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LACMA's Pierre Huyghe Installation Aims For 'Living Art'

Vanessa Wilson |
November 20, 2014 | 1:48 p.m. PST


Bees cover this statue in Pierre Huyghe's LACMA installation. Photo by Vanessa Wilson.
Bees cover this statue in Pierre Huyghe's LACMA installation. Photo by Vanessa Wilson.
Ever see buzzing bees in an art museum? Neither had I until I previewed the Los Angeles County Museum’s (LACMA) newest exhibition: Pierre Huyghe.

This Sunday, LACMA will open the first and only U.S. retrospective of Pierre Huyghe, a French contemporary artist who works with a variety of media including film, sculpture, drawing and live animals.

READ MORE: The 5 Strangest Art Pieces LACMA Has To Offer

This installation brings elements of urban space and nature together in a completely immersive journey. Michael Govan, LACMA CEO and director, explained that this “exhibition literally grows and changes.” 

A doorman guards the entrance to the exhibition and announces your arrival, grandiosely proclaiming your full name. Along the way you encounter an odd collection of items, ranging from seemingly couture clothing to flickering lights and even aquariums. Oh, and don’t be startled when you encounter Human — the elegant but skittish pink-legged dog-in-residence who can be found napping or skittering from room to room.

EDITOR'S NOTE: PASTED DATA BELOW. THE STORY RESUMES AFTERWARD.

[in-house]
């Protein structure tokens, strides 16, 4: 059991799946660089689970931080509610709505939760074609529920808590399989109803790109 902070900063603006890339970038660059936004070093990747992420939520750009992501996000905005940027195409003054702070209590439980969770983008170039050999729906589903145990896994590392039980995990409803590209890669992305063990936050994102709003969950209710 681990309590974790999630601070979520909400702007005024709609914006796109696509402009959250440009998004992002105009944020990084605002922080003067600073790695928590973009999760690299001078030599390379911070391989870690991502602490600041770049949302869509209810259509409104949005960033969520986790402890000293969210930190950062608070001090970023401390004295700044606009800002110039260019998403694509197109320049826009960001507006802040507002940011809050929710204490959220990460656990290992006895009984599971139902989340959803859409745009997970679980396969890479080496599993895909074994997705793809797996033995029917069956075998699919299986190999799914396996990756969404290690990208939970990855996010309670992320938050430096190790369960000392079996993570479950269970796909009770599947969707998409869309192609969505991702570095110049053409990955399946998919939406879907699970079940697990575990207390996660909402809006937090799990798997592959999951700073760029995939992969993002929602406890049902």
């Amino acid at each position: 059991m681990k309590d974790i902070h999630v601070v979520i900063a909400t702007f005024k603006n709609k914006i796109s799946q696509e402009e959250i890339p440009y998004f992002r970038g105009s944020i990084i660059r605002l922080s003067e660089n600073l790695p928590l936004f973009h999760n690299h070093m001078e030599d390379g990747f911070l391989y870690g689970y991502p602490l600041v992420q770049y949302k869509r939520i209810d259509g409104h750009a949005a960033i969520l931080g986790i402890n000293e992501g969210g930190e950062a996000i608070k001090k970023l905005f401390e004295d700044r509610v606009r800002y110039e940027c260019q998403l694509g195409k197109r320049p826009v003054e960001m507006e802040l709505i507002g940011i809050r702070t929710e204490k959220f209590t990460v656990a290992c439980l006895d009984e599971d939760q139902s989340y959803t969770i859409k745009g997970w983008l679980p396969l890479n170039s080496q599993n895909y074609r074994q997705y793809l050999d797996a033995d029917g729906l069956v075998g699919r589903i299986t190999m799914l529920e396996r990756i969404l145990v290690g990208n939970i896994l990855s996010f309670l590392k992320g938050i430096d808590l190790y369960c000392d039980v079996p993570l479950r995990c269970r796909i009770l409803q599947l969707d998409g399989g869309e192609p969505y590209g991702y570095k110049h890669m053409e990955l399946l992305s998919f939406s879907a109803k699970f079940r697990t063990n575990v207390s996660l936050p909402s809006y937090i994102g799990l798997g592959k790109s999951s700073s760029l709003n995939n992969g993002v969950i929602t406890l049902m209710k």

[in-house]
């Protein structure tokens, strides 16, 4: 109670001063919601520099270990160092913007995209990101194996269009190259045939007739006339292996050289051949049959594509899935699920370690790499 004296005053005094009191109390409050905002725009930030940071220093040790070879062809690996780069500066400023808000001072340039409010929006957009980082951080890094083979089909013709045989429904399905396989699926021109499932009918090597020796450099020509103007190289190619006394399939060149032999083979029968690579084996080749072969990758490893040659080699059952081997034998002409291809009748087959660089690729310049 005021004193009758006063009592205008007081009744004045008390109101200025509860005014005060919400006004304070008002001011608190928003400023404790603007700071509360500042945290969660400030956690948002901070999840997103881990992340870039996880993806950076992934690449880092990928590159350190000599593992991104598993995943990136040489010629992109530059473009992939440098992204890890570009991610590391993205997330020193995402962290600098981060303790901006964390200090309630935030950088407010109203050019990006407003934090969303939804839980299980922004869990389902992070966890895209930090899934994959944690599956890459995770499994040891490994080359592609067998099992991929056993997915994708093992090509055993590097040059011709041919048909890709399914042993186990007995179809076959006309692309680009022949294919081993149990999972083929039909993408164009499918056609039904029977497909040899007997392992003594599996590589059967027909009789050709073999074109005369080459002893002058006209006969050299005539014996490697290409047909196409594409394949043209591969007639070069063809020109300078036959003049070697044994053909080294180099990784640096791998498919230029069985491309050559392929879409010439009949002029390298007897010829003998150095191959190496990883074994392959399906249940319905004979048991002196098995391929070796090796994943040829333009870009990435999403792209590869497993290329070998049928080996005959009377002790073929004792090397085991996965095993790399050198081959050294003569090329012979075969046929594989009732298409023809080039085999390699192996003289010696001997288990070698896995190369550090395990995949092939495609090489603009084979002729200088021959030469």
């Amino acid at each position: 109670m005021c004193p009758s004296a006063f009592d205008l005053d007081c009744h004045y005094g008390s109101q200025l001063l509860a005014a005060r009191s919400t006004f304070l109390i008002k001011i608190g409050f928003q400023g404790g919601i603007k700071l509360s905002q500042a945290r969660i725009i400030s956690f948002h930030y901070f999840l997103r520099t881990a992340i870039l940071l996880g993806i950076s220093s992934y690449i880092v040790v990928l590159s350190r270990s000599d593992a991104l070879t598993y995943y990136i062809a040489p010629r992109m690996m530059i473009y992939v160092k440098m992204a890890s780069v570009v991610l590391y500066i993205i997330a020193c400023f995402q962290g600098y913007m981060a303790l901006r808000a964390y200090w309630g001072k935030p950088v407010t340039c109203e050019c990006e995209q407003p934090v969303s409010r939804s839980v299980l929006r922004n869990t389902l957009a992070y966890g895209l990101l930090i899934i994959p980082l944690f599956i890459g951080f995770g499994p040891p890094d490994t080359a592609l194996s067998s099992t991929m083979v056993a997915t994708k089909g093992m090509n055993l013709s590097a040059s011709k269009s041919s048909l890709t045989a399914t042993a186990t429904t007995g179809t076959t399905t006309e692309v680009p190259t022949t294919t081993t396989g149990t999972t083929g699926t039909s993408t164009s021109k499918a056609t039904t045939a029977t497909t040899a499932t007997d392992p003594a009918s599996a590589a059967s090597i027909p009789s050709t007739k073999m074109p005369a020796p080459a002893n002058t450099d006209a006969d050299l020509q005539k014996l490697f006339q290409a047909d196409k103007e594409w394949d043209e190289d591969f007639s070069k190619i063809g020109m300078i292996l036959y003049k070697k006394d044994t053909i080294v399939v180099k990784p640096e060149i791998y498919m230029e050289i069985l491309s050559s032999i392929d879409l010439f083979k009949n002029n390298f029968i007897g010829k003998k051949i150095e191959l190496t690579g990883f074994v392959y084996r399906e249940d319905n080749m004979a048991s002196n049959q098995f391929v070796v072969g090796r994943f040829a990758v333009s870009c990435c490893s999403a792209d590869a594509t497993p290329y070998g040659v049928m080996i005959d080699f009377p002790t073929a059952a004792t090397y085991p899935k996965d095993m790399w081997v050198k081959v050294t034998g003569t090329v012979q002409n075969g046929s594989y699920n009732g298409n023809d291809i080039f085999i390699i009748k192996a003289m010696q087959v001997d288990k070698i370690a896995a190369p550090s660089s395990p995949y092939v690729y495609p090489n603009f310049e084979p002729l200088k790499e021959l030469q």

Human the dog. Photo by Vanessa Wilson.
Human the dog. Photo by Vanessa Wilson.
With no informational plaques to guide you, you wander through the gray- and black-painted surreal space inspired by the La Brea Tar Pits. As you come face-to-face with videos, house plants, polygons and other Huyghe imaginings, the unpredictable layout encourages you to enter many spaces. In one room, you become a self-proclaimed master light technician as you pick up and play with dials hanging from the ceiling. In another, you are completely entranced by surrealism as you peel back a curtain and step into a fog of darkness where an ethereal lamp-headed person sits in a corner with Human, the dog.

If you’re not an entomophobic, or one that is afraid of insects, step out to the back courtyard and mingle with the bees decorating Huyghe’s lax female nude. But don’t worry, these are Italian bees — allegedly a more docile insect and they’re smoked to remain calm. However, the heavy glass door to the patio does warn to "approach at your own risk." But if you happen to be an insectophile (one who loves insects), this bee colony is a live one complete with an egg-laying queen.

Pierre Huyghe will be on view at LACMA until February 22, 2015.

Vanessa Wilson is a contributor to USC Annenberg's Ampersand. Contact her here.



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